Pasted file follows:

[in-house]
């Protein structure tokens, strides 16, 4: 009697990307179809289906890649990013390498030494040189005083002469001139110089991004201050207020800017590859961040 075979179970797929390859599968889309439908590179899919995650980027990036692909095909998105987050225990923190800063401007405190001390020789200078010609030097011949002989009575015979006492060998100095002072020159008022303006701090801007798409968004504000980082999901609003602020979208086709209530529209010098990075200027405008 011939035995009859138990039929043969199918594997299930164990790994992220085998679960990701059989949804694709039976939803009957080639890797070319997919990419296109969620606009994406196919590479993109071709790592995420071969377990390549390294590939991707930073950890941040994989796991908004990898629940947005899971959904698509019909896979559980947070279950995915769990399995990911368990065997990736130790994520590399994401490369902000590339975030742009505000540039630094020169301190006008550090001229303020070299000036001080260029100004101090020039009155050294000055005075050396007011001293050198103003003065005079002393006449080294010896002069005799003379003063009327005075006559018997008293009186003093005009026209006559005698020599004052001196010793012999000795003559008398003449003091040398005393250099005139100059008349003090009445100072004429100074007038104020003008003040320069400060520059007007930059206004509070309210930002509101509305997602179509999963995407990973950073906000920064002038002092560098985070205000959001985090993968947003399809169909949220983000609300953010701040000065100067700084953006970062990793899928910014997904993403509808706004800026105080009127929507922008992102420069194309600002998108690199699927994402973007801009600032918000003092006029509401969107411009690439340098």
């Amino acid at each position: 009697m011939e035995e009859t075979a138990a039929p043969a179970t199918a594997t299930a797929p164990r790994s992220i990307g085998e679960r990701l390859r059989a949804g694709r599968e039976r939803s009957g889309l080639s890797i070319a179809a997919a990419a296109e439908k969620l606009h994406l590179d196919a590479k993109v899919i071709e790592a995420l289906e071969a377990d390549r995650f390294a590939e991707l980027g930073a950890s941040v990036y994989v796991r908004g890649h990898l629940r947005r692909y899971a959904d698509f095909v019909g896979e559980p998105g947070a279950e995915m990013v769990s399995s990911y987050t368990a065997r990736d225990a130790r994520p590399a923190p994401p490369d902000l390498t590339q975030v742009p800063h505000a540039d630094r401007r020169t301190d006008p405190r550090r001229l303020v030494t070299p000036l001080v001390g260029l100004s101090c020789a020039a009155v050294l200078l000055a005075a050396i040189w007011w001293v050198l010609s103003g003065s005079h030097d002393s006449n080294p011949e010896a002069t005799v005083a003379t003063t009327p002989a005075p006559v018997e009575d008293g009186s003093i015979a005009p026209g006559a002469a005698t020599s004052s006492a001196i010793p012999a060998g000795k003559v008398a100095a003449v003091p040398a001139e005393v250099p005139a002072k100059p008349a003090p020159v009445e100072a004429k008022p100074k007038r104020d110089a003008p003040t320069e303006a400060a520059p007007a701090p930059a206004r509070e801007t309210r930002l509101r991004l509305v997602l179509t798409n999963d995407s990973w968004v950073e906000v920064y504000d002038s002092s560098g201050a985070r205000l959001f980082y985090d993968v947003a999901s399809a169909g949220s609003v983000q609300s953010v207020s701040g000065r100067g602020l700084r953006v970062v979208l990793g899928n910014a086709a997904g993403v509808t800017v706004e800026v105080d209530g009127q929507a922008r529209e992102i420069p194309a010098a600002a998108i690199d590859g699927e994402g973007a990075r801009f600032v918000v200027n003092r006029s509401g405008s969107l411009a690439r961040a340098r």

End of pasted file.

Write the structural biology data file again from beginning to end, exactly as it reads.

[in-house]
């Protein structure tokens, strides 16, 4: 009697990307179809289906890649990013390498030494040189005083002469001139110089991004201050207020800017590859961040 075979179970797929390859599968889309439908590179899919995650980027990036692909095909998105987050225990923190800063401007405190001390020789200078010609030097011949002989009575015979006492060998100095002072020159008022303006701090801007798409968004504000980082999901609003602020979208086709209530529209010098990075200027405008 011939035995009859138990039929043969199918594997299930164990790994992220085998679960990701059989949804694709039976939803009957080639890797070319997919990419296109969620606009994406196919590479993109071709790592995420071969377990390549390294590939991707930073950890941040994989796991908004990898629940947005899971959904698509019909896979559980947070279950995915769990399995990911368990065997990736130790994520590399994401490369902000590339975030742009505000540039630094020169301190006008550090001229303020070299000036001080260029100004101090020039009155050294000055005075050396007011001293050198103003003065005079002393006449080294010896002069005799003379003063009327005075006559018997008293009186003093005009026209006559005698020599004052001196010793012999000795003559008398003449003091040398005393250099005139100059008349003090009445100072004429100074007038104020003008003040320069400060520059007007930059206004509070309210930002509101509305997602179509999963995407990973950073906000920064002038002092560098985070205000959001985090993968947003399809169909949220983000609300953010701040000065100067700084953006970062990793899928910014997904993403509808706004800026105080009127929507922008992102420069194309600002998108690199699927994402973007801009600032918000003092006029509401969107411009690439340098």
């Amino acid at each position: 009697m011939e035995e009859t075979a138990a039929p043969a179970t199918a594997t299930a797929p164990r790994s992220i990307g085998e679960r990701l390859r059989a949804g694709r599968e039976r939803s009957g889309l080639s890797i070319a179809a997919a990419a296109e439908k969620l606009h994406l590179d196919a590479k993109v899919i071709e790592a995420l289906e071969a377990d390549r995650f390294a590939e991707l980027g930073a950890s941040v990036y994989v796991r908004g890649h990898l629940r947005r692909y899971a959904d698509f095909v019909g896979e559980p998105g947070a279950e995915m990013v769990s399995s990911y987050t368990a065997r990736d225990a130790r994520p590399a923190p994401p490369d902000l390498t590339q975030v742009p800063h505000a540039d630094r401007r020169t301190d006008p405190r550090r001229l303020v030494t070299p000036l001080v001390g260029l100004s101090c020789a020039a009155v050294l200078l000055a005075a050396i040189w007011w001293v050198l010609s103003g003065s005079h030097d002393s006449n080294p011949e010896a002069t005799v005083a003379t003063t009327p002989a005075p006559v018997e009575d008293g009186s003093i015979a005009p026209g006559a002469a005698t020599s004052s006492a001196i010793p012999a060998g000795k003559v008398a100095a003449v003091p040398a001139e005393v250099p005139a002072k100059p008349a003090p020159v009445e100072a004429k008022p100074k007038r104020d110089a003008p003040t320069e303006a400060a520059p007007a701090p930059a206004r509070e801007t309210r930002l509101r991004l509305v997602l179509t798409n999963d995407s990973w968004v950073e906000v920064y504000d002038s002092s560098g201050a985070r205000l959001f980082y985090d993968v947003a999901s399809a169909g949220s609003v983000q609300s953010v207020s701040g000065r100067g602020l700084r953006v970062v979208l990793g899928n910014a086709a997904g993403v509808t800017v706004e800026v105080d209530g009127q929507a922008r529209e992102i420069p194309a010098a600002a998108i690199d590859g699927e994402g973007a990075r801009f600032v918000v200027n003092r006029s509401g405008s969107l411009a690439r961040a340098r």